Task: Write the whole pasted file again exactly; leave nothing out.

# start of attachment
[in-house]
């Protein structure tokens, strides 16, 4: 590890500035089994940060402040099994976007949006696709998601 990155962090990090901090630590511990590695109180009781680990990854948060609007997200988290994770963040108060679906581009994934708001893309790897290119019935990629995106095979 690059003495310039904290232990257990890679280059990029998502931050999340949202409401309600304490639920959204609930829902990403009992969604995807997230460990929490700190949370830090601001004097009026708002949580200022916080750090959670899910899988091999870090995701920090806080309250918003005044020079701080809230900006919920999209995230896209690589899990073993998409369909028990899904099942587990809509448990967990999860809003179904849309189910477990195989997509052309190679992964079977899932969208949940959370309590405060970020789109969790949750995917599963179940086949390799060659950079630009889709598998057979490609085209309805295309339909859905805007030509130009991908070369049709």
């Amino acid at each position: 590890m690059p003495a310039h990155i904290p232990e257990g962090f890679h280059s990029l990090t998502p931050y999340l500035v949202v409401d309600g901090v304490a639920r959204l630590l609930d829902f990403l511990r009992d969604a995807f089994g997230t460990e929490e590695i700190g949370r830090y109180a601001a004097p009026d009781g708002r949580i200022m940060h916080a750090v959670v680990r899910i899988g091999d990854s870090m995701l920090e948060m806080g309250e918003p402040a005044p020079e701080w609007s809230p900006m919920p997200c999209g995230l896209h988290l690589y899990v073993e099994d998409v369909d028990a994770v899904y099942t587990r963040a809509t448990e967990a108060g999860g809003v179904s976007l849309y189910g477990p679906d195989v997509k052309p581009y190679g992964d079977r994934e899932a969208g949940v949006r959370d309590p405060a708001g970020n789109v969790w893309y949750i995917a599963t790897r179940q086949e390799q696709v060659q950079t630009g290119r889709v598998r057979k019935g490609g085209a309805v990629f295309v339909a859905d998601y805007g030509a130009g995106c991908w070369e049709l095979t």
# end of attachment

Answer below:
[in-house]
């Protein structure tokens, strides 16, 4: 590890500035089994940060402040099994976007949006696709998601 990155962090990090901090630590511990590695109180009781680990990854948060609007997200988290994770963040108060679906581009994934708001893309790897290119019935990629995106095979 690059003495310039904290232990257990890679280059990029998502931050999340949202409401309600304490639920959204609930829902990403009992969604995807997230460990929490700190949370830090601001004097009026708002949580200022916080750090959670899910899988091999870090995701920090806080309250918003005044020079701080809230900006919920999209995230896209690589899990073993998409369909028990899904099942587990809509448990967990999860809003179904849309189910477990195989997509052309190679992964079977899932969208949940959370309590405060970020789109969790949750995917599963179940086949390799060659950079630009889709598998057979490609085209309805295309339909859905805007030509130009991908070369049709």
């Amino acid at each position: 590890m690059p003495a310039h990155i904290p232990e257990g962090f890679h280059s990029l990090t998502p931050y999340l500035v949202v409401d309600g901090v304490a639920r959204l630590l609930d829902f990403l511990r009992d969604a995807f089994g997230t460990e929490e590695i700190g949370r830090y109180a601001a004097p009026d009781g708002r949580i200022m940060h916080a750090v959670v680990r899910i899988g091999d990854s870090m995701l920090e948060m806080g309250e918003p402040a005044p020079e701080w609007s809230p900006m919920p997200c999209g995230l896209h988290l690589y899990v073993e099994d998409v369909d028990a994770v899904y099942t587990r963040a809509t448990e967990a108060g999860g809003v179904s976007l849309y189910g477990p679906d195989v997509k052309p581009y190679g992964d079977r994934e899932a969208g949940v949006r959370d309590p405060a708001g970020n789109v969790w893309y949750i995917a599963t790897r179940q086949e390799q696709v060659q950079t630009g290119r889709v598998r057979k019935g490609g085209a309805v990629f295309v339909a859905d998601y805007g030509a130009g995106c991908w070369e049709l095979t």